space

Satellites in orbit of planet Earth

Shrinking satellites are making it cheaper and more accessible to do science in space.

people watching projector with visualisation of earth

The future of Australia’s space efforts will hinge on coordination between defence, industry and universities.

Space Debris

Humans have left an absolute mess in space but no one wants to clean it up.

Artist's conceptual picture of phosphine in the atmosphere of Venus.

To confirm life on other planets, we need to detect far more molecules in their atmospheres than we currently do to rule out non-biological chemical processes.

Artist's impression of the rocky terrain and lava rivers on the surface of Gliese 486b

A rocky planet discovered in the Virgo constellation could change how we look for life in the universe.

A view of Earth from the moon.

Researchers have long suspected there's water - or ice, to be precise - on the Moon. New research now confirms it, and suggests it lurks in sun-starved nooks and crannies called 'cold traps'.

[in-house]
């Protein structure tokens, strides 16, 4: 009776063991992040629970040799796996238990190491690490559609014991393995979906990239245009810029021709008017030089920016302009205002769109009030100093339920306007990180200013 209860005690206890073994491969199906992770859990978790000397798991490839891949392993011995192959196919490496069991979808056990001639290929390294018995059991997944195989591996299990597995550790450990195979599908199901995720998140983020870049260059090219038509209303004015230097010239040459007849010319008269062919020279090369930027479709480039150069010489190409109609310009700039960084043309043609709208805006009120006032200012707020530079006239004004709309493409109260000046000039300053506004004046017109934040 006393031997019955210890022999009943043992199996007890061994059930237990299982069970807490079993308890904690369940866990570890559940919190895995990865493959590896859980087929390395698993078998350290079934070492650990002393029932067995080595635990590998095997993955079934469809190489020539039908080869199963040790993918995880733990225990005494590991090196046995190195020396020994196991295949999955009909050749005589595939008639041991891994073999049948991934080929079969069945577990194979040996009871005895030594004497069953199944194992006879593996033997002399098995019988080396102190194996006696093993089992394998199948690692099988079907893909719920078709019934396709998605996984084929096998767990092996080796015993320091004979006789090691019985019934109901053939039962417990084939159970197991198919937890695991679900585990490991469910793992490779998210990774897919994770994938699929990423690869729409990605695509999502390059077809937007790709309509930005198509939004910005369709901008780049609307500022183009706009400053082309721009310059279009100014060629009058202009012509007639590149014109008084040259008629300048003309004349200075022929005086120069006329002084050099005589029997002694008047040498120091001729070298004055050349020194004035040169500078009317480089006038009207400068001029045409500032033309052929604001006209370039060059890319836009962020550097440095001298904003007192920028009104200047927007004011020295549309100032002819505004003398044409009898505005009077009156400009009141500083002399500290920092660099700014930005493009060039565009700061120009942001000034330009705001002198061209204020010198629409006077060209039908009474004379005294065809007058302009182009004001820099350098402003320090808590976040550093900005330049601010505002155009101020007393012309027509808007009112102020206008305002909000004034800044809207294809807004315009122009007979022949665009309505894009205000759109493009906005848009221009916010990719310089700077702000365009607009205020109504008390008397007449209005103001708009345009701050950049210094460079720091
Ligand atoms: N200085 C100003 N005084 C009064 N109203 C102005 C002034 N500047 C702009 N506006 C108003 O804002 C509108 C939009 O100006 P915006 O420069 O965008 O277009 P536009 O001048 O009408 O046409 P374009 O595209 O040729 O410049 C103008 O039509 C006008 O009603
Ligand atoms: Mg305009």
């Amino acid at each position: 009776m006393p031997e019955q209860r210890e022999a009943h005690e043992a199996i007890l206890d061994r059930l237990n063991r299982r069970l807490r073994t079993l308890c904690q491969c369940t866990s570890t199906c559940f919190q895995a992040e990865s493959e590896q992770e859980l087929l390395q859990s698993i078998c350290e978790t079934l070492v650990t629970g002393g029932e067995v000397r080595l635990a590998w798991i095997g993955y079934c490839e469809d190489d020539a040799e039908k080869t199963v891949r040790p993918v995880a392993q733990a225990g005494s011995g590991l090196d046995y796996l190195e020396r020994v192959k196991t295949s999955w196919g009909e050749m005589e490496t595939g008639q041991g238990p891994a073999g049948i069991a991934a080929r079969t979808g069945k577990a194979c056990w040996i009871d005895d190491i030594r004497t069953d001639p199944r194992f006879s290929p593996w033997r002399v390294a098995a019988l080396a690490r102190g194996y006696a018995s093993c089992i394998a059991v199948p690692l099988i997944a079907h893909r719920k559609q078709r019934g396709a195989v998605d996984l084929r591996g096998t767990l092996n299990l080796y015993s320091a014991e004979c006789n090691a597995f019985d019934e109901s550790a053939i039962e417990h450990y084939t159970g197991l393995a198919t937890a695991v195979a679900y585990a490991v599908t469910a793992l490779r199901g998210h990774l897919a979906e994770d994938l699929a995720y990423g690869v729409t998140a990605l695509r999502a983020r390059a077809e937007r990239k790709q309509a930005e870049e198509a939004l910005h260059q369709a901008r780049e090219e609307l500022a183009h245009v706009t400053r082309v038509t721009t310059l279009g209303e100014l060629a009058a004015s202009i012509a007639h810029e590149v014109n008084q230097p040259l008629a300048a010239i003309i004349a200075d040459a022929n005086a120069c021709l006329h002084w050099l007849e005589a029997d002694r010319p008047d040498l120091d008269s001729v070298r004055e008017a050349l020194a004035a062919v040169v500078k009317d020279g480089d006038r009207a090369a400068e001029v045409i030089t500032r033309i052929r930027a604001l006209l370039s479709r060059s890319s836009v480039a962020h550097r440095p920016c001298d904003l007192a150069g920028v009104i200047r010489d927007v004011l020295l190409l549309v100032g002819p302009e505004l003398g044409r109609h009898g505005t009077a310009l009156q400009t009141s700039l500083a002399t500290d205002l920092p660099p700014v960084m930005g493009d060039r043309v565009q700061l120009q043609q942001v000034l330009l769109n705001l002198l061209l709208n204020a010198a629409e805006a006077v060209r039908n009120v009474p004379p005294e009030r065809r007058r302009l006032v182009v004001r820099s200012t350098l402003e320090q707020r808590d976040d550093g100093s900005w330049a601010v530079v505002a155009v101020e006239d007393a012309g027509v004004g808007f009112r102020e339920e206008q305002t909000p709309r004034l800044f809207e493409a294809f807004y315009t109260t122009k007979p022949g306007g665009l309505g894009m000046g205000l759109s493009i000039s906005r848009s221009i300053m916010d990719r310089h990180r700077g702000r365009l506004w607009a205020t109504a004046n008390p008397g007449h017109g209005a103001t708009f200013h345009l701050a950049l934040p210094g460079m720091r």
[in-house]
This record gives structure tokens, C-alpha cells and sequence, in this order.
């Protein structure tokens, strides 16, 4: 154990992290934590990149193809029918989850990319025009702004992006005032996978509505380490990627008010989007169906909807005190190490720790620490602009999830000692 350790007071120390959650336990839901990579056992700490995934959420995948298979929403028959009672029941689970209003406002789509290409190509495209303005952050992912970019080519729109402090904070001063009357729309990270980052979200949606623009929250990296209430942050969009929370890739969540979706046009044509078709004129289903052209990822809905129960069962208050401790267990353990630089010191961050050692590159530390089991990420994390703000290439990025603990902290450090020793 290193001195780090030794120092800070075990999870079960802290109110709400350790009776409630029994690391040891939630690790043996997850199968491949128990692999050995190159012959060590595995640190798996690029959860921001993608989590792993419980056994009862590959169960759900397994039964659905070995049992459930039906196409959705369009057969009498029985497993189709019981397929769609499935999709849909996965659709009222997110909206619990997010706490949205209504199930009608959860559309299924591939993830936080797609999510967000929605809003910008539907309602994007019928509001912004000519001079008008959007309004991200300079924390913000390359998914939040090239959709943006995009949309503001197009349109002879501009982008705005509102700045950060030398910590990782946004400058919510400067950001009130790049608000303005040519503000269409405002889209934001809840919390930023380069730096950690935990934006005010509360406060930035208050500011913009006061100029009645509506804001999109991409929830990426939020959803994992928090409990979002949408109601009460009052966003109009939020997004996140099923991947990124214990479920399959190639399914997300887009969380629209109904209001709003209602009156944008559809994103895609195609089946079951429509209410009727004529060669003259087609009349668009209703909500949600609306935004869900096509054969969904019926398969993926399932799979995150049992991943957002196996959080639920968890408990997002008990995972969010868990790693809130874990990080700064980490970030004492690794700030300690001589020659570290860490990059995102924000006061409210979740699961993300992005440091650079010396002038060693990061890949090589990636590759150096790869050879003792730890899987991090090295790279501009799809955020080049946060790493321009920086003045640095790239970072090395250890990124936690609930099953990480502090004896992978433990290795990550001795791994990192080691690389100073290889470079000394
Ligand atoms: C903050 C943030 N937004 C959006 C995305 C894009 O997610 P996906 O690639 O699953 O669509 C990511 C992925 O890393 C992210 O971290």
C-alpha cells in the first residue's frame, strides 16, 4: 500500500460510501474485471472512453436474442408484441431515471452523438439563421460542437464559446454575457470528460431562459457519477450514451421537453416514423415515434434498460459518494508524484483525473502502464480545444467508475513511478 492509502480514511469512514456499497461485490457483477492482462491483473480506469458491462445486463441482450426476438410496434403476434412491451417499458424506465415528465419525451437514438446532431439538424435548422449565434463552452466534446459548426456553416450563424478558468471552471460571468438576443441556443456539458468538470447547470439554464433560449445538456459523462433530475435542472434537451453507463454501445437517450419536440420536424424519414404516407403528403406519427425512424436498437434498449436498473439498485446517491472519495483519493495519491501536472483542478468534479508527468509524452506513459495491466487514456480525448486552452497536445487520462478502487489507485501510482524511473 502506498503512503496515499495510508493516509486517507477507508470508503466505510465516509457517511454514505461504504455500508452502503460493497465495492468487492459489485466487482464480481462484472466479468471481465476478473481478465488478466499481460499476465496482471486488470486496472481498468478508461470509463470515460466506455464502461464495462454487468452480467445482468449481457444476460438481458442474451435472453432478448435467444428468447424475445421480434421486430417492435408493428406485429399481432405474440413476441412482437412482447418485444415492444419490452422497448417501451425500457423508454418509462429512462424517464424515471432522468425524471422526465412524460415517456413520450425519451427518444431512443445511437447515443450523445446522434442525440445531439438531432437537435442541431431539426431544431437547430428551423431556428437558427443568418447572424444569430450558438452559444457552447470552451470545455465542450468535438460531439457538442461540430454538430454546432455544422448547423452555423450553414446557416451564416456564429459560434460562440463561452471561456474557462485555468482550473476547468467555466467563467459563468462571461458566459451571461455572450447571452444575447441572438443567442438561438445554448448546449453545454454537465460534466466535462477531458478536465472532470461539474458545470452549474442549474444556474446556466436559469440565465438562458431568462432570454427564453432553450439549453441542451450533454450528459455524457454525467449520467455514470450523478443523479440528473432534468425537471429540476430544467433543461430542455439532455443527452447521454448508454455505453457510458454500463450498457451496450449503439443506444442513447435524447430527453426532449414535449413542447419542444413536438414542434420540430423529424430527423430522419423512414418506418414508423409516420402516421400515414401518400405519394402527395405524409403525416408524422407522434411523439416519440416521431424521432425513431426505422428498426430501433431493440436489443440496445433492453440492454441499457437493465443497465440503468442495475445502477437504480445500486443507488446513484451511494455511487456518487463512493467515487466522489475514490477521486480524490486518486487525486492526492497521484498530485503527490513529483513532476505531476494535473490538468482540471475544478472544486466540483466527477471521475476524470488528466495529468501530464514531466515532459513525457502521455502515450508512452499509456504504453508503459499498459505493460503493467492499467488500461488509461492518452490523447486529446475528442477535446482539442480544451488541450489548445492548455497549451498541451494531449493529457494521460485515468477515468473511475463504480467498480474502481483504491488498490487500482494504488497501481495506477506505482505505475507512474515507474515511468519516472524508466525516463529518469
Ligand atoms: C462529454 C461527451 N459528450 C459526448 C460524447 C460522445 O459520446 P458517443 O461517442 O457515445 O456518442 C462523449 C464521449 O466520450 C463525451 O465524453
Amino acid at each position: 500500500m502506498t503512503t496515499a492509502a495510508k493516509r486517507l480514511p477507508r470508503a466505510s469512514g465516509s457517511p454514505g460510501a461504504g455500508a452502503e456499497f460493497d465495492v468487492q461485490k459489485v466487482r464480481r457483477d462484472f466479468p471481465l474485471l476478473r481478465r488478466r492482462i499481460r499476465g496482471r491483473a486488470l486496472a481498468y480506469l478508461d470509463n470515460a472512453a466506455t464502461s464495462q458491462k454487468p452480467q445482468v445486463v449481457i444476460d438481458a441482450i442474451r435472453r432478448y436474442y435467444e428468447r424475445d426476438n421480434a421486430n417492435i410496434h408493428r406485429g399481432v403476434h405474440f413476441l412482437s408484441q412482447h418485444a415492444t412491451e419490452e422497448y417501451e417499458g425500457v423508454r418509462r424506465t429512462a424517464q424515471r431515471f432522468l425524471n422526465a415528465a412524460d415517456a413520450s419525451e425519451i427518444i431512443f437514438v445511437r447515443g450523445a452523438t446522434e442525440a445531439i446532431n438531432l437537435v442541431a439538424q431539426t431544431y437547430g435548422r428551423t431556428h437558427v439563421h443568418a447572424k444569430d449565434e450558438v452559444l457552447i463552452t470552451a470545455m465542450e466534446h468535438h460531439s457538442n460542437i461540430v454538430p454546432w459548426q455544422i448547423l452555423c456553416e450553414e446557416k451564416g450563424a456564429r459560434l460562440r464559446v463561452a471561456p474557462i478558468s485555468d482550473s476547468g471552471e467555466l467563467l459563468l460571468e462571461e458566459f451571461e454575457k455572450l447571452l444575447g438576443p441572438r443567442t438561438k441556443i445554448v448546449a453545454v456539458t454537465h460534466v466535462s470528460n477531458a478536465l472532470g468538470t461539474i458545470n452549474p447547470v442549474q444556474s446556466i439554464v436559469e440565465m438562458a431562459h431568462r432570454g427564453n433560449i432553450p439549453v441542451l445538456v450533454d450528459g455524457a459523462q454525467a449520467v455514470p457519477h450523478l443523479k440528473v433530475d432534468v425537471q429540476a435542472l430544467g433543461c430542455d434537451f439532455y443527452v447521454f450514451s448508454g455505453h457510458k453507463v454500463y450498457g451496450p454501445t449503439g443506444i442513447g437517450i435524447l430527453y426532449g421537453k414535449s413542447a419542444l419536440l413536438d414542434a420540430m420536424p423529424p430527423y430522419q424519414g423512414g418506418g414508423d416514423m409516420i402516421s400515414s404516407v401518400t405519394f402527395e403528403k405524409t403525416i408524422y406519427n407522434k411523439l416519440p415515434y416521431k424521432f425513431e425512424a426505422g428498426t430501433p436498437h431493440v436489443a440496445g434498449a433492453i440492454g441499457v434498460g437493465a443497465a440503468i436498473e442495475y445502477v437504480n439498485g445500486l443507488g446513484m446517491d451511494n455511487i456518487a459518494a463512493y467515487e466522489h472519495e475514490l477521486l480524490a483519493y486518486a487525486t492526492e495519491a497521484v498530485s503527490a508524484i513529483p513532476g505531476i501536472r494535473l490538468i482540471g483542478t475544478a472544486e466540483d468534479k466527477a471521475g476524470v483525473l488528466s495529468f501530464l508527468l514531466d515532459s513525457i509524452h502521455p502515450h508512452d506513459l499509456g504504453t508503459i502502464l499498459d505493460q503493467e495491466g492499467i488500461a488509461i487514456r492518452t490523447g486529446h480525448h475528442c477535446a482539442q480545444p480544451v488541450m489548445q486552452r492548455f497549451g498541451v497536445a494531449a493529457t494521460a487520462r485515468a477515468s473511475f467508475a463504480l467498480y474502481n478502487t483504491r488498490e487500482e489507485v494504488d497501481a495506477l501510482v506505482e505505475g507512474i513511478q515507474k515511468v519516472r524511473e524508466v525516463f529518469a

Artist's interpretation of a protoplanetary disk

At only 1 per cent the age of the Sun, the DS Tuc binary system shows us how a planet might naturally develop before its orbit is disturbed by external forces.

shipyard urbancloud.png

Internationally acclaimed architect, urban designer, UNSW alumna Zhizhe Yu explores a multi-planetary and people-centric approach to high-rise urbanism.

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The galaxy is rich in grease-like molecules, according to an Australian-Turkish team.

Australia from space.jpg

New jobs and investment for Australia's growing space industry are promised with the backing of the new space agency. It's hoped that all states and territories will benefit from a national approach.

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